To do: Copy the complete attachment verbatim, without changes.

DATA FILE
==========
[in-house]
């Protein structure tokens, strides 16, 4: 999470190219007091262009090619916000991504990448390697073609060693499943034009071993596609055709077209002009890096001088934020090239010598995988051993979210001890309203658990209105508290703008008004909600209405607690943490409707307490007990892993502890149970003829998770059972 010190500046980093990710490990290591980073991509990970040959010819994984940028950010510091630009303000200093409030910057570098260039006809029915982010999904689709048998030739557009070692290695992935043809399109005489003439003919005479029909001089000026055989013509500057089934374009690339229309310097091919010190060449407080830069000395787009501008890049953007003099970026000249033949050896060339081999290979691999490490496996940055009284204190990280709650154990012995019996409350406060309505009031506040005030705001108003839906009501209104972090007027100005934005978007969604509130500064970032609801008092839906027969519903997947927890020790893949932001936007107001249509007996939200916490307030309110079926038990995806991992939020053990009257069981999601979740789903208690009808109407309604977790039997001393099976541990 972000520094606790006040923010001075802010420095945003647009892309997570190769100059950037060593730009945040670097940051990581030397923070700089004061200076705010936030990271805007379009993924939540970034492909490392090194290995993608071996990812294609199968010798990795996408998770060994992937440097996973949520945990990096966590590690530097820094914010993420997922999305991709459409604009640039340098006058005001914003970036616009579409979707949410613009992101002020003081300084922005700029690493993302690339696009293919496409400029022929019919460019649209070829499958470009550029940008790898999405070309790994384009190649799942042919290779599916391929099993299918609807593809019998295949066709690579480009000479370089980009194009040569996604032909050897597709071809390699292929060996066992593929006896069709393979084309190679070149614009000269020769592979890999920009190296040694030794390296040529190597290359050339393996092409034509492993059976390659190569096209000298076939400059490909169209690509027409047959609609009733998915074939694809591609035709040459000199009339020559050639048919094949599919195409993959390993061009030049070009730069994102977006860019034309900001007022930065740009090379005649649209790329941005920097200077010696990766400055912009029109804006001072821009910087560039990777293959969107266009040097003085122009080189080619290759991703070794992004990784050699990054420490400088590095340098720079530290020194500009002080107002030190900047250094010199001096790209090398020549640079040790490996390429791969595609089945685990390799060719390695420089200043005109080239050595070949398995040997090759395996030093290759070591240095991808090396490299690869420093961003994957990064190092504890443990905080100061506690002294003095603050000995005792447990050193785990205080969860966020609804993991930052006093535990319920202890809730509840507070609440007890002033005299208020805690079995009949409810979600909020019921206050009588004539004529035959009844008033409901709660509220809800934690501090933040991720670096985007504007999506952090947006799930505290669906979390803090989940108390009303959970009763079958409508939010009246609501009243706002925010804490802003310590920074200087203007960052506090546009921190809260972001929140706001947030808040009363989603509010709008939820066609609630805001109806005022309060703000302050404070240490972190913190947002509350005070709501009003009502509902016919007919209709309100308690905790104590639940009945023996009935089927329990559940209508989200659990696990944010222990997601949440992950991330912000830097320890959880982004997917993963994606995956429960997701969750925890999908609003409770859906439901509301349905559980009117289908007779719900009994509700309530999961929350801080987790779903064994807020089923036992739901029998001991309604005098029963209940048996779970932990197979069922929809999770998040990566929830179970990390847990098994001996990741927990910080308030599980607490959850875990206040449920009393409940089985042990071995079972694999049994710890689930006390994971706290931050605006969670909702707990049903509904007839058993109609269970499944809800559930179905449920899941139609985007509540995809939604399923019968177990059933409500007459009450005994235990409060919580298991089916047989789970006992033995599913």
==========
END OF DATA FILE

[in-house]
């Protein structure tokens, strides 16, 4: 999470190219007091262009090619916000991504990448390697073609060693499943034009071993596609055709077209002009890096001088934020090239010598995988051993979210001890309203658990209105508290703008008004909600209405607690943490409707307490007990892993502890149970003829998770059972 010190500046980093990710490990290591980073991509990970040959010819994984940028950010510091630009303000200093409030910057570098260039006809029915982010999904689709048998030739557009070692290695992935043809399109005489003439003919005479029909001089000026055989013509500057089934374009690339229309310097091919010190060449407080830069000395787009501008890049953007003099970026000249033949050896060339081999290979691999490490496996940055009284204190990280709650154990012995019996409350406060309505009031506040005030705001108003839906009501209104972090007027100005934005978007969604509130500064970032609801008092839906027969519903997947927890020790893949932001936007107001249509007996939200916490307030309110079926038990995806991992939020053990009257069981999601979740789903208690009808109407309604977790039997001393099976541990 972000520094606790006040923010001075802010420095945003647009892309997570190769100059950037060593730009945040670097940051990581030397923070700089004061200076705010936030990271805007379009993924939540970034492909490392090194290995993608071996990812294609199968010798990795996408998770060994992937440097996973949520945990990096966590590690530097820094914010993420997922999305991709459409604009640039340098006058005001914003970036616009579409979707949410613009992101002020003081300084922005700029690493993302690339696009293919496409400029022929019919460019649209070829499958470009550029940008790898999405070309790994384009190649799942042919290779599916391929099993299918609807593809019998295949066709690579480009000479370089980009194009040569996604032909050897597709071809390699292929060996066992593929006896069709393979084309190679070149614009000269020769592979890999920009190296040694030794390296040529190597290359050339393996092409034509492993059976390659190569096209000298076939400059490909169209690509027409047959609609009733998915074939694809591609035709040459000199009339020559050639048919094949599919195409993959390993061009030049070009730069994102977006860019034309900001007022930065740009090379005649649209790329941005920097200077010696990766400055912009029109804006001072821009910087560039990777293959969107266009040097003085122009080189080619290759991703070794992004990784050699990054420490400088590095340098720079530290020194500009002080107002030190900047250094010199001096790209090398020549640079040790490996390429791969595609089945685990390799060719390695420089200043005109080239050595070949398995040997090759395996030093290759070591240095991808090396490299690869420093961003994957990064190092504890443990905080100061506690002294003095603050000995005792447990050193785990205080969860966020609804993991930052006093535990319920202890809730509840507070609440007890002033005299208020805690079995009949409810979600909020019921206050009588004539004529035959009844008033409901709660509220809800934690501090933040991720670096985007504007999506952090947006799930505290669906979390803090989940108390009303959970009763079958409508939010009246609501009243706002925010804490802003310590920074200087203007960052506090546009921190809260972001929140706001947030808040009363989603509010709008939820066609609630805001109806005022309060703000302050404070240490972190913190947002509350005070709501009003009502509902016919007919209709309100308690905790104590639940009945023996009935089927329990559940209508989200659990696990944010222990997601949440992950991330912000830097320890959880982004997917993963994606995956429960997701969750925890999908609003409770859906439901509301349905559980009117289908007779719900009994509700309530999961929350801080987790779903064994807020089923036992739901029998001991309604005098029963209940048996779970932990197979069922929809999770998040990566929830179970990390847990098994001996990741927990910080308030599980607490959850875990206040449920009393409940089985042990071995079972694999049994710890689930006390994971706290931050605006969670909702707990049903509904007839058993109609269970499944809800559930179905449920899941139609985007509540995809939604399923019968177990059933409500007459009450005994235990409060919580298991089916047989789970006992033995599913």